If writing your own operating system is asking for free troubles, another occasion arises when you begin with high-end gear, then bow more mass-appeal models to enlarge your customer base. Give that to the usual hifi review press. Chances are, their perspective will be skewed to prompt a "you missed the point" manufacturer's reply. That happened more than once to the Aries Mini. It's what caused NuForce to break off into NuForce (mass market) and NuPrime (high end). It's strict apartheid to avoid confusion. It pursues different press, distribution networks and target audiences. With the red fire monkey rising, AURALiC rejoin the high-end gravy train and the hard side of ware. It allows this dinosaur back on. If I were a betting man, I'd have predicted that their next product would be an Aries/Vega combination; a purist server slash streamer with wired and wireless network connectivity, onboard storage and a premium DAC with volume control all in one box. Why let Aurender and Lumin have all that fun? Because I'm a cheat instead—Xuanqian dropped a crumb a week prior to their official press release—I knew that it'd be a streamer. I simply had zero details on its hardware/software configuration. I only saw as predestined that Lightning would be a major part. If I could log onto it via Safari and Ethernet over my standard iMac, I'd bypass WiFi. Dinosaur smiles or crocodile tears? As regular readers know, I've been quite the fence sitter on audiophile streamers. Instead I'm already on my 3rd PureMusic'd iMac running into sundry DACs. I use Apple's keyboard and mouse to access local files on the 3TB FusionDrive which for playback are cached in 32GB of RAM. I access Qobuz and Tidal through their desktop apps with a 15-metre hard connection to the router. And for me, the 27" Retina 5K display beats all tablet or smartphone remotes to kingdom come. Would Xuanqian's latest prompt me to finally come off my fence and join the audiophile server community? Or would I remain a lonely outcast?

Selling for <$2'000, the Altair slots beneath the Vega in performance yet combines Vega plus functionality with the Aries by supporting 15 sources including NAS, USB, local files (optional 2.5" HHD or SSD internal storage), uPnP/DLNA media server, TIDAL and Qobuz streaming, Internet radio, AirPlay, Bluetooth, Songcast and RoonReady; AES/EBU, coaxial, Toslink, USB device to computer, 2 USB host for storage and DAC, RJ45 Gigabit Ethernet and 802.11b/g/n/ac tri-band WiFi. Of course Lightning DS figures in a big way. It's the operating system and GUI, offering DXD and quad DSD support, gapless, on-device playlist and multi-room functions. Memory playback will soon cache an entire track to memory to improve sonics and avoid glitches with low Internet speeds or iffy connections. For now, Lightning is exclusive to iOS but Windows and Mac desktop versions are in development. Housed in the familiar Vega enclosure, the Altair retains the on-chip digital volume of the ESS 9018 DAC and the yellow-on-black 512x64 pixel Oled display, then adds a full-size headphone jack of unspecified potency. The Tesla hardware behind Lightning DS relies on a quad-core Coretec A9 processor which runs at 1GHz with 1GB of DDR onboard memory and 4GB of system storage. This operates at 25'000Mips to support AAC, AIFF, ALAC, APE, DIFF, DSF FLAC, MP3, OGG, WAV, WV and WMA. A future feature à la HQPlayer will be on-the-fly upsampling to DSD. Also planned are room-acoustic plug-ins and MQA support, to be delivered via automated online updates.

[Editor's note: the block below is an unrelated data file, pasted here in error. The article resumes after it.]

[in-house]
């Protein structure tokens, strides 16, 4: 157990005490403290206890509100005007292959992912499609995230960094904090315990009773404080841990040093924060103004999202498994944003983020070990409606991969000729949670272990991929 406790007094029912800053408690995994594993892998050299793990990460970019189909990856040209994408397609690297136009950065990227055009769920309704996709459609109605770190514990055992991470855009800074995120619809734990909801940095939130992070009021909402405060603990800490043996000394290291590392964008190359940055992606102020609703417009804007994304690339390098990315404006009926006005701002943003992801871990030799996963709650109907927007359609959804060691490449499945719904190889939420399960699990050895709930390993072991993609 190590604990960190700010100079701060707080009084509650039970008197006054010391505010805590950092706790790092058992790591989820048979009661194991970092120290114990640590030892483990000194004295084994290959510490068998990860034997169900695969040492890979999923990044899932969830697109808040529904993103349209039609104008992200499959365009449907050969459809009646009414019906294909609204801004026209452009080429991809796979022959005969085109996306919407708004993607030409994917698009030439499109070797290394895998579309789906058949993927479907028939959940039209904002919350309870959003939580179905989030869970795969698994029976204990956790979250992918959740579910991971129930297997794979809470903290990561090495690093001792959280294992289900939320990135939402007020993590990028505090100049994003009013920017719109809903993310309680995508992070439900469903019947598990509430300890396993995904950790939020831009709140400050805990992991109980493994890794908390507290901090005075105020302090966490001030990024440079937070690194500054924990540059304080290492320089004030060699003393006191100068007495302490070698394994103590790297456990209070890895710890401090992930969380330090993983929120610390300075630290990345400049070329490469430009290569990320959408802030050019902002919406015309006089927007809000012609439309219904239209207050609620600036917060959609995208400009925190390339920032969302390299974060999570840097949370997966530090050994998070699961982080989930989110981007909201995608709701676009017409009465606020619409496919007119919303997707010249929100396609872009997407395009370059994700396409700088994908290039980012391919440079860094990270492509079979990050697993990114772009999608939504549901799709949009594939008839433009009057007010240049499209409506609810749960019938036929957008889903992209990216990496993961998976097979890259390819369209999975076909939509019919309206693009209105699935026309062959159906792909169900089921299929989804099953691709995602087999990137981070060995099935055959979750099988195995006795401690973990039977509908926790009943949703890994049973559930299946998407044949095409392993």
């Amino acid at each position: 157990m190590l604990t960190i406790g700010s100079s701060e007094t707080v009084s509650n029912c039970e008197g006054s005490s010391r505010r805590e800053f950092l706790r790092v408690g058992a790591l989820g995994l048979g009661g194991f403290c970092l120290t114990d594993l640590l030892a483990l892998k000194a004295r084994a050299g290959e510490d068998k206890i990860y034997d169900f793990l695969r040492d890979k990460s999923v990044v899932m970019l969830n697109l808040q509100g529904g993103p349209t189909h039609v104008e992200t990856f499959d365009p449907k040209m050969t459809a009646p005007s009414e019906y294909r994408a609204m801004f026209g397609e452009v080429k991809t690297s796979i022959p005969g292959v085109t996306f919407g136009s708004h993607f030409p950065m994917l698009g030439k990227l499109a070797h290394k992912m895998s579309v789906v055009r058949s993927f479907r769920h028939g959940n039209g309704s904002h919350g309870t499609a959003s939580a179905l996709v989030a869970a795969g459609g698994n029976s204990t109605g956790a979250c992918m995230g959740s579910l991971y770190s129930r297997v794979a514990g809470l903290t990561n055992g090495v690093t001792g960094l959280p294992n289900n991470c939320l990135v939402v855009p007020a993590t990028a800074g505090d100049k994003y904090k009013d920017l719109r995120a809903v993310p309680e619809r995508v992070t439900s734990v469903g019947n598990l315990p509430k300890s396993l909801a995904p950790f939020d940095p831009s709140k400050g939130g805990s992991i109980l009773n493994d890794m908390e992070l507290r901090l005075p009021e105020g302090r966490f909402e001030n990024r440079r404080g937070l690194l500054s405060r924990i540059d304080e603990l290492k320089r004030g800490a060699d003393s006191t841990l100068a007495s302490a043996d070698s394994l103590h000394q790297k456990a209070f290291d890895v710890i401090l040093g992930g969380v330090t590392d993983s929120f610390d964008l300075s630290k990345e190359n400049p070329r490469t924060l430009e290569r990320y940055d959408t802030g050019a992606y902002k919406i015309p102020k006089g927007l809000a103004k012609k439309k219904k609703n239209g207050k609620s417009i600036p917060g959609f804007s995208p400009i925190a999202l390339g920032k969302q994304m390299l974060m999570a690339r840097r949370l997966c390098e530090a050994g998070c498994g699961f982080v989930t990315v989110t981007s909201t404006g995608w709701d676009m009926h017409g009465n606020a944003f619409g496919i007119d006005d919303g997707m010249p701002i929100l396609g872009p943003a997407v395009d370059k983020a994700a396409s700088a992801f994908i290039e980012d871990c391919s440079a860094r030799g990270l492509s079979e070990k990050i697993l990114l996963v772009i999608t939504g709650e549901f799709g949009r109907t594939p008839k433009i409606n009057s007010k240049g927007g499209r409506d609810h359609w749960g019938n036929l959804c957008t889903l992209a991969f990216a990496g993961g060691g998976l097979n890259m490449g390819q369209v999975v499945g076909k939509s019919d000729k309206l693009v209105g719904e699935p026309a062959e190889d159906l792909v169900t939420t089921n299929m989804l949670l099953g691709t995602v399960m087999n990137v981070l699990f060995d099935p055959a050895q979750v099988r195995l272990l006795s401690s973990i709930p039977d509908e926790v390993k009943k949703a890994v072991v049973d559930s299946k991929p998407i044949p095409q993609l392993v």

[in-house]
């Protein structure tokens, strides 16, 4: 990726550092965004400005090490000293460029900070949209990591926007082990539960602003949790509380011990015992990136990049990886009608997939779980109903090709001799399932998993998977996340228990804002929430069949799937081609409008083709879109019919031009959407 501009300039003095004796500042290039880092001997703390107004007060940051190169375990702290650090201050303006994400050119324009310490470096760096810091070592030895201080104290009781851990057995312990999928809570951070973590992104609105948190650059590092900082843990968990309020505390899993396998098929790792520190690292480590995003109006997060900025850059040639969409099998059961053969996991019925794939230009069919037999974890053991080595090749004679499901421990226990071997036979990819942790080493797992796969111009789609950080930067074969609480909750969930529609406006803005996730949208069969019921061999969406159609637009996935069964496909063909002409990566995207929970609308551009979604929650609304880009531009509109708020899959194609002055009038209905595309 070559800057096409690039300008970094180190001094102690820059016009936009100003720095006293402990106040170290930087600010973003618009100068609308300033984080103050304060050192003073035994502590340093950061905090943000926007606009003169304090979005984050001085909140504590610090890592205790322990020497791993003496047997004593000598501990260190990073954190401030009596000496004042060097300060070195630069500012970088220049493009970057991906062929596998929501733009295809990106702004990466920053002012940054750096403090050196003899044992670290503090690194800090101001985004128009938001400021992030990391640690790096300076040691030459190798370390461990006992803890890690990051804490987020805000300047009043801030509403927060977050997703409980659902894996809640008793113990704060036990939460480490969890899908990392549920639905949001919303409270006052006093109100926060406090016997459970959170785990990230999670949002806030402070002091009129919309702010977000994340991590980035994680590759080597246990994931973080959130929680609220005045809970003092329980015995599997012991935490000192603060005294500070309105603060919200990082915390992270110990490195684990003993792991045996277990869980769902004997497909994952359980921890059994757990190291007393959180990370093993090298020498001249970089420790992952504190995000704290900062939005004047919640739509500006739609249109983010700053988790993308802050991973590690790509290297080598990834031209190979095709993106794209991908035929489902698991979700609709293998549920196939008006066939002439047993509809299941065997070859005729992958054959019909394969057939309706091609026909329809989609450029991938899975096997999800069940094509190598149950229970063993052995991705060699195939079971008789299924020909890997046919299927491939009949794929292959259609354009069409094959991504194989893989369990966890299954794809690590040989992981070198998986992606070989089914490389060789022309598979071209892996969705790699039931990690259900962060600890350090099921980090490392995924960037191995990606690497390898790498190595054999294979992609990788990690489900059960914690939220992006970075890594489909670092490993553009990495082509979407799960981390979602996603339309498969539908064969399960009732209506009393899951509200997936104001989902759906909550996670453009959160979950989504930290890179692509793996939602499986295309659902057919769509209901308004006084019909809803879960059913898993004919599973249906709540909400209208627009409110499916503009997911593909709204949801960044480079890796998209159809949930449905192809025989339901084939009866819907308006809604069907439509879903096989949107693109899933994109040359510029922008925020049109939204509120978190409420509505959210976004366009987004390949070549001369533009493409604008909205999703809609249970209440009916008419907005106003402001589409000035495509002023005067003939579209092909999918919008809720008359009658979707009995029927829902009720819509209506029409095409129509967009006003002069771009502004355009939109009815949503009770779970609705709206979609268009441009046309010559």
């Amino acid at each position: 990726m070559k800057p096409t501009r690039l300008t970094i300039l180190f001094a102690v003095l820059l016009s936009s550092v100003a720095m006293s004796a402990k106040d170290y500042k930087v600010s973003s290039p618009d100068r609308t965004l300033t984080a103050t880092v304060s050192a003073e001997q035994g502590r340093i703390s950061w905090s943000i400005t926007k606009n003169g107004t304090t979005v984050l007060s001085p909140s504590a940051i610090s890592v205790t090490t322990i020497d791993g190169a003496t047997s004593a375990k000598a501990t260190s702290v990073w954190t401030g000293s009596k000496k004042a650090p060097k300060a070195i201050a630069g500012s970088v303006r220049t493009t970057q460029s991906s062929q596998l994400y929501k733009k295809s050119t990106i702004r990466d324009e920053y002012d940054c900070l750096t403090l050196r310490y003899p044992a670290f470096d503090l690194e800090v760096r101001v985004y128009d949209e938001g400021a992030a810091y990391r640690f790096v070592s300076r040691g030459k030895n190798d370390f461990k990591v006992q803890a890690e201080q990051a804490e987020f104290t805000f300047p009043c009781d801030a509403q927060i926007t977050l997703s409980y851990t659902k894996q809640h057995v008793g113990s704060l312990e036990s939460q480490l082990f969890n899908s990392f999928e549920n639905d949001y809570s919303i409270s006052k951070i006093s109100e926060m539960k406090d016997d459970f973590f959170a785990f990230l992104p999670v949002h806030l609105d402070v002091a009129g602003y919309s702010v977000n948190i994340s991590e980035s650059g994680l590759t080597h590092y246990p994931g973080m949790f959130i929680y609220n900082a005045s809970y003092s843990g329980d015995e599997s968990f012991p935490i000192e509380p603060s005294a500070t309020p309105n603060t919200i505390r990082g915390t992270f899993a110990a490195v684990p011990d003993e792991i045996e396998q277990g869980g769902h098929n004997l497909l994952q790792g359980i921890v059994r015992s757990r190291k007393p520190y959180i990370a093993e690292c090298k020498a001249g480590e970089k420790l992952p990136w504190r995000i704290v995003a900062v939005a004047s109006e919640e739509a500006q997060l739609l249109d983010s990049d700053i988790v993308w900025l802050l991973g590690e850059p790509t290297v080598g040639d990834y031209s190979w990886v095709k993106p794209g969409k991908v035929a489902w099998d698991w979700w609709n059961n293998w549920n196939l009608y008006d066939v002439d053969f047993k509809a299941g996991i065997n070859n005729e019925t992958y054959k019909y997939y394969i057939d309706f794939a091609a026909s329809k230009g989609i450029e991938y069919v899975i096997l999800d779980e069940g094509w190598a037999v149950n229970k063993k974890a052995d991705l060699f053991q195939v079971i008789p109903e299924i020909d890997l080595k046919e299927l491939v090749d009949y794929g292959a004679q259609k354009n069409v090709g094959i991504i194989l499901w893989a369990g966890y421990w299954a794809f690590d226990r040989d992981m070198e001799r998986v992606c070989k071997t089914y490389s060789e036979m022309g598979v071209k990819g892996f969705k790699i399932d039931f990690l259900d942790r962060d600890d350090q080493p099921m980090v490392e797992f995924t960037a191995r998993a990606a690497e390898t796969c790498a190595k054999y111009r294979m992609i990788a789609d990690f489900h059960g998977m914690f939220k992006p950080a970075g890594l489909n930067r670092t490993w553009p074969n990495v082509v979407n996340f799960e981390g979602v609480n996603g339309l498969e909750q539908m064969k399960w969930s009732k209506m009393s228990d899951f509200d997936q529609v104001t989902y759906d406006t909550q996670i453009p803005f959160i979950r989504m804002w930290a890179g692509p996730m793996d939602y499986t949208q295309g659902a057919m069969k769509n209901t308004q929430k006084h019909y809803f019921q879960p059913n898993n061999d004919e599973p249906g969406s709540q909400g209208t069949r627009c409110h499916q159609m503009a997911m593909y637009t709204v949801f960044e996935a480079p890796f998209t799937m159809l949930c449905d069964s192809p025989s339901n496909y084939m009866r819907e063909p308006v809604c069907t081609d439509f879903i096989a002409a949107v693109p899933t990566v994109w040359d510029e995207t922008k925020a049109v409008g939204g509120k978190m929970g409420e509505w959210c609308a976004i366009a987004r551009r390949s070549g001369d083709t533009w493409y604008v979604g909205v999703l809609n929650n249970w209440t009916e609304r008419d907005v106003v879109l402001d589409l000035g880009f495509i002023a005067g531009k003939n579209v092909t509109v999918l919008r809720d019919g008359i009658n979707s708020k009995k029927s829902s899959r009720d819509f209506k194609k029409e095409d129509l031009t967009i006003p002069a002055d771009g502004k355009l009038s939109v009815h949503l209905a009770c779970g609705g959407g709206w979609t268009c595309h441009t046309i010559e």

A low-jitter dual-freq clock for the 44.1/48kHz sample-rate frequencies is powered by a 9uV dedicated power supply and said to operate with Vega 'exact' mode precision. The power supply isn't a switching but linear design to reduce line noise by up to 90dB. Retained from the Vega are four built-in filter modes called 'precise', 'smooth', 'dynamic' and 'balance'. Each of them is an amalgamation of various filters optimized for corresponding sample rates. Relative to my own search for a cost-effective audiophile streamer, until Lightning bows as a Mac desktop version to be accessed without WiFi, I'm still out. Given the Altair's comprehensive featurization and attractive price however, most should be in - and in a big way.